``It may be that we will have to await the Russian election before a sustained program of economic reform can be put in place,'' he said. ***************************************************************** I get it right is wrong and wrong is right.

-- jones@neverneverland.gone (RubinExit@GuessWhy.bye), August 13, 1999


WOA...Thats great news..It made me almost forget about Y2K.. Prediction---Alan Greenspan will hike 1/4 of a piont any way, and another 1/4, and maybe another. Somthing is a brewing, he needs the ability to give somthing back in a couple of months.

-- Les (, August 13, 1999.

Widening corporate spreads are good news?

Well now I could see that. Given that none of the internet stocks have any freaking revenues, it could be a sign that they are going to gain some through borrowing. This borrowing will then stimulate the US economy without creating any INFLATION whatsoever.

Once this is accomplished, most of the world will look at the US stock market capitilization of 17 trillion dollars,(whose only equal is the GDP of the entire freaking world, a measly 25 trillion dollars) and gasp. As they come to the awareness that the US is indeed a much better investment than the bankrupt Japanese economy they will hammer the Yen/Dollar into submission. The trade deficits will return to normal and China.Net will absorb to become OUR LANDLORDS......



-- Gordon (, August 13, 1999.

If the widening spreads are no problem, why was everyone so concerned about it last summer. Why did the Fed lower interest rates threee times?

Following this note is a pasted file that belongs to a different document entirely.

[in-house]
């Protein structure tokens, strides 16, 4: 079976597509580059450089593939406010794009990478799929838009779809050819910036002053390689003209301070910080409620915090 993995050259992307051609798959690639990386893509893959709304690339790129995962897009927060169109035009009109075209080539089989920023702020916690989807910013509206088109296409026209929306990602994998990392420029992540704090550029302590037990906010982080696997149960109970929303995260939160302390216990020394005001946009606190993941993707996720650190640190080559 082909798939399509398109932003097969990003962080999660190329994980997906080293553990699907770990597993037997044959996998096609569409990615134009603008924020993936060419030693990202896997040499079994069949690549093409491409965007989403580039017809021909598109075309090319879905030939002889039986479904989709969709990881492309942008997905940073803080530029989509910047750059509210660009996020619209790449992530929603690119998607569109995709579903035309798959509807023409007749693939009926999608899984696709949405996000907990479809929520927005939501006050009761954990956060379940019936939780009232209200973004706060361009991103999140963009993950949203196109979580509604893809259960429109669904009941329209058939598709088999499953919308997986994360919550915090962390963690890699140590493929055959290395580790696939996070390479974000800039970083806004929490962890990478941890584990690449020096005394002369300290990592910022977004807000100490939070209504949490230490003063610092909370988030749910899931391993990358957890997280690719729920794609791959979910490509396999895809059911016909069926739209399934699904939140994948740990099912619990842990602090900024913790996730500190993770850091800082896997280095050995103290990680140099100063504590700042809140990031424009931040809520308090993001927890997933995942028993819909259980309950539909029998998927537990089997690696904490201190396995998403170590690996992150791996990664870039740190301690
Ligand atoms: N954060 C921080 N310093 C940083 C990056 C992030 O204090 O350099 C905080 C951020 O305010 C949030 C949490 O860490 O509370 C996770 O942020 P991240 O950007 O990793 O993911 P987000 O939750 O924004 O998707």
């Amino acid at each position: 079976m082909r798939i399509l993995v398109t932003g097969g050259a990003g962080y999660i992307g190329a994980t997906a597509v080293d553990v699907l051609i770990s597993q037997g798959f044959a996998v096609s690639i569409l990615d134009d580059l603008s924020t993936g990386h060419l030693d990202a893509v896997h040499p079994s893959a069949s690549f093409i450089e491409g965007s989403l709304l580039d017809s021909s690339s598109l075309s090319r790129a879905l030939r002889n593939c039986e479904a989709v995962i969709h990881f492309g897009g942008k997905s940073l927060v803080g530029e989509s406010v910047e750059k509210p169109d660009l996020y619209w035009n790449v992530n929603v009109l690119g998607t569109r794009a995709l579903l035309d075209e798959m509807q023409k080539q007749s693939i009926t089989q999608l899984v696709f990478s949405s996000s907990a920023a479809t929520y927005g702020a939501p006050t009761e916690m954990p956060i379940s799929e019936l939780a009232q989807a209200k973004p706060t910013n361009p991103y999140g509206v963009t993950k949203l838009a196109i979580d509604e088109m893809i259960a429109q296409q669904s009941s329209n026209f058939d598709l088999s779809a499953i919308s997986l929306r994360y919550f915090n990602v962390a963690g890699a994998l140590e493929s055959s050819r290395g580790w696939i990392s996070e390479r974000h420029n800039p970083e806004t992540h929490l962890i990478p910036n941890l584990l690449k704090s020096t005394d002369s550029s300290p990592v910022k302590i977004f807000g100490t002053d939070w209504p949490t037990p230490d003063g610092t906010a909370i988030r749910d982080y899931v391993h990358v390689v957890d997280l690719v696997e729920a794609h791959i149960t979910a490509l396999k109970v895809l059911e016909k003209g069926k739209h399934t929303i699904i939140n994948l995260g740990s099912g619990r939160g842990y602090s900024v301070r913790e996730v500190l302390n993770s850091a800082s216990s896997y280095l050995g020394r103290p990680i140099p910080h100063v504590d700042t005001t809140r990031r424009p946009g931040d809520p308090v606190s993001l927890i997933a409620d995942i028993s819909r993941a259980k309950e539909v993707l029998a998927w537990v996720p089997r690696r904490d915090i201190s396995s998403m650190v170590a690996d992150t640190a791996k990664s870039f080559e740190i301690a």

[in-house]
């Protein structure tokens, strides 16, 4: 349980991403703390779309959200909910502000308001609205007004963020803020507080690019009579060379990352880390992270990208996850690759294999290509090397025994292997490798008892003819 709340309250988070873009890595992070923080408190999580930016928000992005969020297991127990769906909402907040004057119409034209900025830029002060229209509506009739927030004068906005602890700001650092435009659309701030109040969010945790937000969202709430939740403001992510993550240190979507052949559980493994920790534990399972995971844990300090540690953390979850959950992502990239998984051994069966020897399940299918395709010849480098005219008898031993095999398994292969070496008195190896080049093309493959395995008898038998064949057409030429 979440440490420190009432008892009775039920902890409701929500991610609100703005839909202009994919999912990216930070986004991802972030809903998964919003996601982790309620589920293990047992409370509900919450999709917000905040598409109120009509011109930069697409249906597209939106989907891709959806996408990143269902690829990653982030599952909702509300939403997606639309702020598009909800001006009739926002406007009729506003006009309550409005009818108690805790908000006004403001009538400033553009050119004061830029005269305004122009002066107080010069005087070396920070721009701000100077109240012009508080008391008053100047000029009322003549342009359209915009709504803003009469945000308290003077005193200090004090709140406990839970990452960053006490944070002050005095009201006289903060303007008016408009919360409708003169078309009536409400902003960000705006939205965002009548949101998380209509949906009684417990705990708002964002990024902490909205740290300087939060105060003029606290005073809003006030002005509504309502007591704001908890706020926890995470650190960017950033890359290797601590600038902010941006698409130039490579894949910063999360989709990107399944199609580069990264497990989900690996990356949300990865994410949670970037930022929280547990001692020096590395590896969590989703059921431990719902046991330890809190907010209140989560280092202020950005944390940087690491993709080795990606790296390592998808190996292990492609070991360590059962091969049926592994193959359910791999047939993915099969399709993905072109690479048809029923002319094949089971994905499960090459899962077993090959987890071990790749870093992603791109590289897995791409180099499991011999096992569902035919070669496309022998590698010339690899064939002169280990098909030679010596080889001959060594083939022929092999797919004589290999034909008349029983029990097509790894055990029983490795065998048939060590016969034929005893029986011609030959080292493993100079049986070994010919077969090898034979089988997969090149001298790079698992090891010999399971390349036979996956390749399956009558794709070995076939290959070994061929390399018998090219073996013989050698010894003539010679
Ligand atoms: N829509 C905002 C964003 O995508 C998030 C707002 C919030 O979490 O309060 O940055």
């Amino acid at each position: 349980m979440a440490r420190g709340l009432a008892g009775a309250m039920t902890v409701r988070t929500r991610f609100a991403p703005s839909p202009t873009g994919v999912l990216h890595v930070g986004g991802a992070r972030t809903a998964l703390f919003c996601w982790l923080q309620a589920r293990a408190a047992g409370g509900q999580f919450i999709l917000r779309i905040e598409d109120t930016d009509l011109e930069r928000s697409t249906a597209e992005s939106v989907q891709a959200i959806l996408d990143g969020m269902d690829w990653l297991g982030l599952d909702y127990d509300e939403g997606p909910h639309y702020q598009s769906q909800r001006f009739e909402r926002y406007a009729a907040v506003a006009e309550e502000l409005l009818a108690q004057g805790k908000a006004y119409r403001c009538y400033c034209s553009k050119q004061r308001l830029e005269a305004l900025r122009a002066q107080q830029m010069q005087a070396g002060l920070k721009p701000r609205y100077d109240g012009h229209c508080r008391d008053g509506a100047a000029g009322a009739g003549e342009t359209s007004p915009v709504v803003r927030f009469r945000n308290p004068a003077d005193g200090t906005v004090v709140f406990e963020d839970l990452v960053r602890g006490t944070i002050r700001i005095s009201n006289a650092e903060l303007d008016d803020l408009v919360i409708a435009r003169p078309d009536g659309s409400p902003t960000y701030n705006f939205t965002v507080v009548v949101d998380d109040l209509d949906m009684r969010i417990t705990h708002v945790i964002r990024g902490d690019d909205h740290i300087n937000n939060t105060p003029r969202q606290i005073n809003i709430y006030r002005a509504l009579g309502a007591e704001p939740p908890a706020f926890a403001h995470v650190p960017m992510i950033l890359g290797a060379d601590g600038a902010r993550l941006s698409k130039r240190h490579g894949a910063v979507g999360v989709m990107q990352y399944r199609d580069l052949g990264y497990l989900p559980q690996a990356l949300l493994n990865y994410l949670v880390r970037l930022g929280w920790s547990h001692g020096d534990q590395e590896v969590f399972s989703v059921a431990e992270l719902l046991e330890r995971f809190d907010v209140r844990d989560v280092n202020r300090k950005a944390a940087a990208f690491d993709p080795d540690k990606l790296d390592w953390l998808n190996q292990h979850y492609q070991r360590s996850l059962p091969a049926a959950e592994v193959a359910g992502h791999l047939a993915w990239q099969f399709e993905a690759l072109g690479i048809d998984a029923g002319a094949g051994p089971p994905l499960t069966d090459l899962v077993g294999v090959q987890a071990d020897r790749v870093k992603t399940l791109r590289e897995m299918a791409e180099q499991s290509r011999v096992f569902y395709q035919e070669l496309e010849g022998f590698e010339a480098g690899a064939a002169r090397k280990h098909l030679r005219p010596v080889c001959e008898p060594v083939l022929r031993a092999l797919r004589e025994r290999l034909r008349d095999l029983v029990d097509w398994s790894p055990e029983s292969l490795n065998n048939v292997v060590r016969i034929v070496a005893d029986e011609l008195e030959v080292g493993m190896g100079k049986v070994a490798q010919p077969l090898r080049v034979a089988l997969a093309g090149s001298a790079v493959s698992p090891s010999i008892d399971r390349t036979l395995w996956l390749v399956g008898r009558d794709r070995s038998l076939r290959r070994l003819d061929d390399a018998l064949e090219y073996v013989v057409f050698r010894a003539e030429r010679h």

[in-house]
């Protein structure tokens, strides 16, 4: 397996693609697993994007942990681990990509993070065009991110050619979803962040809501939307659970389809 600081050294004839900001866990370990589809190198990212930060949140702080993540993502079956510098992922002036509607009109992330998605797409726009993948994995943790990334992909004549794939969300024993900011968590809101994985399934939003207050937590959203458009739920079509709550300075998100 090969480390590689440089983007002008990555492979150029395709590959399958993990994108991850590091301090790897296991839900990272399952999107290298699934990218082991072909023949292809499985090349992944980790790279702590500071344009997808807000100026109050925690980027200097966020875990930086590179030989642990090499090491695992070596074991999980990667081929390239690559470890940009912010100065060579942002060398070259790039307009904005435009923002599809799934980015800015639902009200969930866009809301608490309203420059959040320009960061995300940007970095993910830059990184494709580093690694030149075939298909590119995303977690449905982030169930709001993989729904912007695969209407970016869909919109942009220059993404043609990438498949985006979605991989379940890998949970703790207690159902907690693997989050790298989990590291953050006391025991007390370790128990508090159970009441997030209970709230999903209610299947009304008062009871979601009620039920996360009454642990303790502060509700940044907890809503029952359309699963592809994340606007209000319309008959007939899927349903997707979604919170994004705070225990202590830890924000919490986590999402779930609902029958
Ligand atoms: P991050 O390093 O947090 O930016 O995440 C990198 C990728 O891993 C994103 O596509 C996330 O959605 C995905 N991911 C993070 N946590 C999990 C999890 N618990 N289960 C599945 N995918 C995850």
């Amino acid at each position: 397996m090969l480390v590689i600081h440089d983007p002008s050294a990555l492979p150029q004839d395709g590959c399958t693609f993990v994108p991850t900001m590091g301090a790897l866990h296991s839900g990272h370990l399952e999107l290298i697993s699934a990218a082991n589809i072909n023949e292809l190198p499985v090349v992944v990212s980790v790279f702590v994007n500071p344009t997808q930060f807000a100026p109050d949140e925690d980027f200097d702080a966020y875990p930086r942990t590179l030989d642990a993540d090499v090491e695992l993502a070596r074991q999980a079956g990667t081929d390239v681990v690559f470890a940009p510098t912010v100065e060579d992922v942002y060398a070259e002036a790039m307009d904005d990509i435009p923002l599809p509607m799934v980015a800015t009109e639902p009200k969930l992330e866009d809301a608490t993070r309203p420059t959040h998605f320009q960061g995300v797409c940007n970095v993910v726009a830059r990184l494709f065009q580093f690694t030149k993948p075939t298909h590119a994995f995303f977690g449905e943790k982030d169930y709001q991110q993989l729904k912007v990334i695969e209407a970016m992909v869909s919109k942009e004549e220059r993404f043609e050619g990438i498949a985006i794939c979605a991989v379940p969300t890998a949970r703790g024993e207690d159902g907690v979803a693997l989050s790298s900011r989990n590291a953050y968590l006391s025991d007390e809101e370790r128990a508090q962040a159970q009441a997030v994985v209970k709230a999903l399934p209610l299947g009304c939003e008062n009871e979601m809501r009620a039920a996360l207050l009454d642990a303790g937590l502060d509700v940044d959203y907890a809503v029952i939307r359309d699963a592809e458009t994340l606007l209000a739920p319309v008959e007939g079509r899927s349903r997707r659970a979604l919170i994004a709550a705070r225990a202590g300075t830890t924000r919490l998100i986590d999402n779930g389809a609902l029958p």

-- Danny (, August 13, 1999.

Anyone catch the action on Wall St. today? I must have missed something. Did they fix y2k? Did world peace break out? Did aliens secretly lobotamize everyone on the trading floor? Talk about denial of EPIC proportions!

-- Gia (, August 13, 1999.

Today was a day for "good news" on a series of fronts.

The latest example, on Public TV in WI they had an hour on Y2K. To much to bore you with but the Lt. Gov. said the state is changing its advice: Instead of preparing for a 3-day winter storm and buying "a few extra cans of food" they are now suggesting make sure you keep bank/health records, but don't bother "stocking up" for the "storm". Also they are 93.7% ready. And overseas "fluctuations" won't bother us "here at home". And Koskinens second in command said she is proud of the job WI has done.

Could go on, but those of us addicted to reality (especially seeing the impossible Ponzi scheme stock market- as it currently is) are really getting hammered.

If this keeps up we should all invest everything in stocks and live "the good life", apparently reality no longer matters --- but on second thought, maybe I'll wait 'till after 1/2000, just in case. But next June, after a month or two in the market, look for me off the Florida coast or in Paris or in any $1000/night hotel.

-- Jon Johnson (, August 13, 1999.

Niggers must DIE!!!!!!!!

-- antibush (, June 06, 2004.